I am a strong extrovert. I am also the queen of filling my schedule with activity, people, work, and more. Thru hiking the PCT meant I would be by myself a majority of the time with just one thing to do. I had some concerns about how this whole solitude thing was going to work for 2,650 miles. One of my biggest concerns was what it would be like to be alone in my head. All. Day. Long. No noise to tune out my voice, no people to verbally process with, no binge watching Netflix to distract me, and no busy schedule to make me feel useful and productive. It was just me - sweaty, smelly, unemployed, hiker trash me.
And "just me," as I was reminded on the trail, is enough.
It didn't take long before the quiet and solitude began to make me feel grounded and centered and move me to a place where being is more important than doing, where listening is not something I avoid, where my drive and achievements are not needed. The solitude of the trail helped bring me to a place where I had the space to think, process, ask questions, listen for answers, make decisions, and find clarity. I noticed the boredom in my day resulting in creativity. In this solitude I found my emotions were free to be purely felt in the moment instead of pushed aside, jaded by cynicism, or controlled to please people around me.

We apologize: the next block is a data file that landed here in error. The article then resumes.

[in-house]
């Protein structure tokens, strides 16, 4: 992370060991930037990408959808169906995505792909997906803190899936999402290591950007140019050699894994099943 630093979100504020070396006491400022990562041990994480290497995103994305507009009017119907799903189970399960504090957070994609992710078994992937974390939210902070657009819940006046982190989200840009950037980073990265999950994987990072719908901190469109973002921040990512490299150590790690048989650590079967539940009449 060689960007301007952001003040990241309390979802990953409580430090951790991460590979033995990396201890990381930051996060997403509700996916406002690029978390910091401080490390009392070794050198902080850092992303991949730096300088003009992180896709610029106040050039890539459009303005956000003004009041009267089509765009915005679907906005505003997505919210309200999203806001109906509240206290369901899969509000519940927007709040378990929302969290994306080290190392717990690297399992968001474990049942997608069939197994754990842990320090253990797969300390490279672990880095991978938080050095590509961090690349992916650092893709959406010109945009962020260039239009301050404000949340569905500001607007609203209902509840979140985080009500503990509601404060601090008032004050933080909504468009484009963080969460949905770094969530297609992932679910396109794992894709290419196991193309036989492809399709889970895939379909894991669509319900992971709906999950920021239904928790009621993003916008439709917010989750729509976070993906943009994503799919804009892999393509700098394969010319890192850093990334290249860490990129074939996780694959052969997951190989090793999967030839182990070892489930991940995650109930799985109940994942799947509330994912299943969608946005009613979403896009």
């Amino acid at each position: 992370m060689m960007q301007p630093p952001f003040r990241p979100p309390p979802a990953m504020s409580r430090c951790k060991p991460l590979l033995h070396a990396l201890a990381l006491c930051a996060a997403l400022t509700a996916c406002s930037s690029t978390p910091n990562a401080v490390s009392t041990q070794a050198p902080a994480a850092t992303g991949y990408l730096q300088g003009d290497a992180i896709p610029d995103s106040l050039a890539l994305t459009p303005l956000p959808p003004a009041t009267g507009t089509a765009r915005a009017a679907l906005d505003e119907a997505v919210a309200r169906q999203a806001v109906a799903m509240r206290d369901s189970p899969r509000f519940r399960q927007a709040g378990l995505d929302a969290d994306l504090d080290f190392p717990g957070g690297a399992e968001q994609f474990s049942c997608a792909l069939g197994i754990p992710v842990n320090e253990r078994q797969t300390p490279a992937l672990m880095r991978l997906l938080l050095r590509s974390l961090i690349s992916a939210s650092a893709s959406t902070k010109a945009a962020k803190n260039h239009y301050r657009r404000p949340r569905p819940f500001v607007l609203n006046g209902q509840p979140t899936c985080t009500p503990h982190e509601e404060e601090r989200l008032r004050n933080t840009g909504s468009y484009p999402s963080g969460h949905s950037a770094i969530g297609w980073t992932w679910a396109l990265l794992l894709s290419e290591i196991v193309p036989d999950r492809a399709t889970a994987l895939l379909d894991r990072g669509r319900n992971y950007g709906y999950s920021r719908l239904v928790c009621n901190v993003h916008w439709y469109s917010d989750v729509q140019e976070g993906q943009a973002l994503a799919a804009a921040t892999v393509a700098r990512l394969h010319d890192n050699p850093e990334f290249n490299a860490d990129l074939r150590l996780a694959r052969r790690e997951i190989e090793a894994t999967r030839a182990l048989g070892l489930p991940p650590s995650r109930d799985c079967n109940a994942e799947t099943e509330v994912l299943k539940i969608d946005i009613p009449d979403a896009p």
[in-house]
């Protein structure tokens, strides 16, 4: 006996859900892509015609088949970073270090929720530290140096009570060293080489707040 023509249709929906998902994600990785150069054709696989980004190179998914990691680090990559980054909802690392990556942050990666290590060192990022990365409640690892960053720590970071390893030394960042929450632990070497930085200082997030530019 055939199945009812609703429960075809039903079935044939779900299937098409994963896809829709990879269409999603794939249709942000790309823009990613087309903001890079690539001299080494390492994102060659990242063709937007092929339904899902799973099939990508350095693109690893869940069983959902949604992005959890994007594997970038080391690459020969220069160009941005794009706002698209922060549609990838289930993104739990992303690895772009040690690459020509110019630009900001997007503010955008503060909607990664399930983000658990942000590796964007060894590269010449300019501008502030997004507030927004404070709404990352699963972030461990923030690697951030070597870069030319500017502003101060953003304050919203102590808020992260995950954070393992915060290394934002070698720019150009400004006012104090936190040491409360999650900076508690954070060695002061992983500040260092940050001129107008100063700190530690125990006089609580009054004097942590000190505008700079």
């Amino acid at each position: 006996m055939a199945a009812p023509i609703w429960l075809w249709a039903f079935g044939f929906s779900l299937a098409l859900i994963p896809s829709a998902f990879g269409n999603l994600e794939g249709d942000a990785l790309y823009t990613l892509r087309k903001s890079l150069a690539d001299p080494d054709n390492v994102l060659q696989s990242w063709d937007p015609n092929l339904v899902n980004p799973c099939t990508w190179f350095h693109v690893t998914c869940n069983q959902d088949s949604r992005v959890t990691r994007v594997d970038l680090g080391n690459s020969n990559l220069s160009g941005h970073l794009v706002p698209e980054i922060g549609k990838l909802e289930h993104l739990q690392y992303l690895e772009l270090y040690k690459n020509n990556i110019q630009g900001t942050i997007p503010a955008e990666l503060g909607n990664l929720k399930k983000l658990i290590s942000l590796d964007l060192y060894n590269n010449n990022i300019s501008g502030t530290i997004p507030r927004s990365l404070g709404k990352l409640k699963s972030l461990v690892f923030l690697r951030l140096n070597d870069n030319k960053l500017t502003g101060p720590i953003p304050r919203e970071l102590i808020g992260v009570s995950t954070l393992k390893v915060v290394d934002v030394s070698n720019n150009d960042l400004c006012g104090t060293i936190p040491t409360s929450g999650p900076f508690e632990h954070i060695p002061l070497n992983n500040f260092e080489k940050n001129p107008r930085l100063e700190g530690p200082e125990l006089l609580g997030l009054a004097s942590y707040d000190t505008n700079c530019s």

There is something about the wilderness that seems sacred - a natural cathedral of intense beauty and wonder that inspires us to stop, take some deep breaths, and live in the present moment. This gift of solitude offers health, perspective, peace, and gives us the much-needed rest to interact with the world once again. As our fellow hiker and lover of wild places, Henry David Thoreau, said, "I think that I cannot preserve my health and spirits, unless I spend four hours a day at least – and it is commonly more than that – sauntering through the woods and over the hills and fields, absolutely free from all worldly engagements." I think he was on to something.
Community while solo hiking? Tami, didn't you just get done writing about how incredible solitude is? Yes . . . AND one of the best gifts the trail offers thru hikers is each other. If you want it, community is available everywhere you go on the PCT. It is one of the most memorable, special, and life-giving aspects of the experience.